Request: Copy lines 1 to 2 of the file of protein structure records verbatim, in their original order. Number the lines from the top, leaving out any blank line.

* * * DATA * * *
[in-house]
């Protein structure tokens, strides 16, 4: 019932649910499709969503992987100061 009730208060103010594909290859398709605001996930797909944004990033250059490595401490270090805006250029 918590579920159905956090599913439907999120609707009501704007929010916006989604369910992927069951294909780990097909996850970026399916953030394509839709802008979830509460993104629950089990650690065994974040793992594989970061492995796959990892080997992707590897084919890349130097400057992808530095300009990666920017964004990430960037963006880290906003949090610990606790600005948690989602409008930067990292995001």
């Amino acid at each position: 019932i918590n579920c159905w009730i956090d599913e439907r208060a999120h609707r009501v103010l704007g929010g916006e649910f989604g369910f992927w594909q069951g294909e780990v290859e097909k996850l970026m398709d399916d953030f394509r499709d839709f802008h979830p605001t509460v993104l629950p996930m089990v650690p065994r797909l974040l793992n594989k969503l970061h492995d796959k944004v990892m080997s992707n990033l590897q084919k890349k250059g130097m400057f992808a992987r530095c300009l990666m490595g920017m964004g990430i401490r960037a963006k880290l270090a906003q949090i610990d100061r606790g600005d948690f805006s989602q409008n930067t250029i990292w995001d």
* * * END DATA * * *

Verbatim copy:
[in-house]
């Protein structure tokens, strides 16, 4: 019932649910499709969503992987100061 009730208060103010594909290859398709605001996930797909944004990033250059490595401490270090805006250029 918590579920159905956090599913439907999120609707009501704007929010916006989604369910992927069951294909780990097909996850970026399916953030394509839709802008979830509460993104629950089990650690065994974040793992594989970061492995796959990892080997992707590897084919890349130097400057992808530095300009990666920017964004990430960037963006880290906003949090610990606790600005948690989602409008930067990292995001």